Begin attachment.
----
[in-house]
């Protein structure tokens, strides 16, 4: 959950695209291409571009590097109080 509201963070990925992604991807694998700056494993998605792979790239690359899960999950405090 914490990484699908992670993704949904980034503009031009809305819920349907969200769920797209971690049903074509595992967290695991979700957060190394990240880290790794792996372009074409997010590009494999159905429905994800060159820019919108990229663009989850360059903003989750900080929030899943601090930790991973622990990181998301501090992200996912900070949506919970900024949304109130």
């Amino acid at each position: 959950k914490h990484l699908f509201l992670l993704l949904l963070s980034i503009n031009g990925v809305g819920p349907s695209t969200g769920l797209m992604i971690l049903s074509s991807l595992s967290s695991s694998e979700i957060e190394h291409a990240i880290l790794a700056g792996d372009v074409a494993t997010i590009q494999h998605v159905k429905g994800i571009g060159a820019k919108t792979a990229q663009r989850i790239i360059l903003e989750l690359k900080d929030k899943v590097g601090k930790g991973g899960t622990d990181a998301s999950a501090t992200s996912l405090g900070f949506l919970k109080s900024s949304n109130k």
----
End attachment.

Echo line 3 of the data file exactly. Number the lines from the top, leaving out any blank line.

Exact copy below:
């Amino acid at each position: 959950k914490h990484l699908f509201l992670l993704l949904l963070s980034i503009n031009g990925v809305g819920p349907s695209t969200g769920l797209m992604i971690l049903s074509s991807l595992s967290s695991s694998e979700i957060e190394h291409a990240i880290l790794a700056g792996d372009v074409a494993t997010i590009q494999h998605v159905k429905g994800i571009g060159a820019k919108t792979a990229q663009r989850i790239i360059l903003e989750l690359k900080d929030k899943v590097g601090k930790g991973g899960t622990d990181a998301s999950a501090t992200s996912l405090g900070f949506l919970k109080s900024s949304n109130k």